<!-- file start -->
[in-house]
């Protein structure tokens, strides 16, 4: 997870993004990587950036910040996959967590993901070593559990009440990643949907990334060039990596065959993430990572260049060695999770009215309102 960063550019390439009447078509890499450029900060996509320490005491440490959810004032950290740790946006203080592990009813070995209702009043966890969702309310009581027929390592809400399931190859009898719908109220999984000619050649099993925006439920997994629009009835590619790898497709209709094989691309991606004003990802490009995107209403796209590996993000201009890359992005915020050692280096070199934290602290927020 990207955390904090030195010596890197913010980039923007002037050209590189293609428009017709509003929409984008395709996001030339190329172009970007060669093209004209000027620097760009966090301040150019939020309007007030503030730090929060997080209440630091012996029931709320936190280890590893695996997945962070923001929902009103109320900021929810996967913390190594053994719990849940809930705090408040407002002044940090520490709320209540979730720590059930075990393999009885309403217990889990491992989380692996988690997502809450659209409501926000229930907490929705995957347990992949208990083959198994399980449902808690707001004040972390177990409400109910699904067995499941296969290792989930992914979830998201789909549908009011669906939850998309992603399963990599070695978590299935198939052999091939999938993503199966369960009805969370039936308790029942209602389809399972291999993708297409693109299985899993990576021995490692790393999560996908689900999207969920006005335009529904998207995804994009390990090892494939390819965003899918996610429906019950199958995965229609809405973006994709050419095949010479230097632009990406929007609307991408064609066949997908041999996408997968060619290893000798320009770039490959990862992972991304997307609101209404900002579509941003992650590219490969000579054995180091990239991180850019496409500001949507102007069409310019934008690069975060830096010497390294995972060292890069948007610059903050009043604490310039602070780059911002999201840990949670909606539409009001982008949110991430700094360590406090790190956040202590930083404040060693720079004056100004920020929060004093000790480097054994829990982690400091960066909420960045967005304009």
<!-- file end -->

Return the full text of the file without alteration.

[in-house]
């Protein structure tokens, strides 16, 4: 997870993004990587950036910040996959967590993901070593559990009440990643949907990334060039990596065959993430990572260049060695999770009215309102 960063550019390439009447078509890499450029900060996509320490005491440490959810004032950290740790946006203080592990009813070995209702009043966890969702309310009581027929390592809400399931190859009898719908109220999984000619050649099993925006439920997994629009009835590619790898497709209709094989691309991606004003990802490009995107209403796209590996993000201009890359992005915020050692280096070199934290602290927020 990207955390904090030195010596890197913010980039923007002037050209590189293609428009017709509003929409984008395709996001030339190329172009970007060669093209004209000027620097760009966090301040150019939020309007007030503030730090929060997080209440630091012996029931709320936190280890590893695996997945962070923001929902009103109320900021929810996967913390190594053994719990849940809930705090408040407002002044940090520490709320209540979730720590059930075990393999009885309403217990889990491992989380692996988690997502809450659209409501926000229930907490929705995957347990992949208990083959198994399980449902808690707001004040972390177990409400109910699904067995499941296969290792989930992914979830998201789909549908009011669906939850998309992603399963990599070695978590299935198939052999091939999938993503199966369960009805969370039936308790029942209602389809399972291999993708297409693109299985899993990576021995490692790393999560996908689900999207969920006005335009529904998207995804994009390990090892494939390819965003899918996610429906019950199958995965229609809405973006994709050419095949010479230097632009990406929007609307991408064609066949997908041999996408997968060619290893000798320009770039490959990862992972991304997307609101209404900002579509941003992650590219490969000579054995180091990239991180850019496409500001949507102007069409310019934008690069975060830096010497390294995972060292890069948007610059903050009043604490310039602070780059911002999201840990949670909606539409009001982008949110991430700094360590406090790190956040202590930083404040060693720079004056100004920020929060004093000790480097054994829990982690400091960066909420960045967005304009």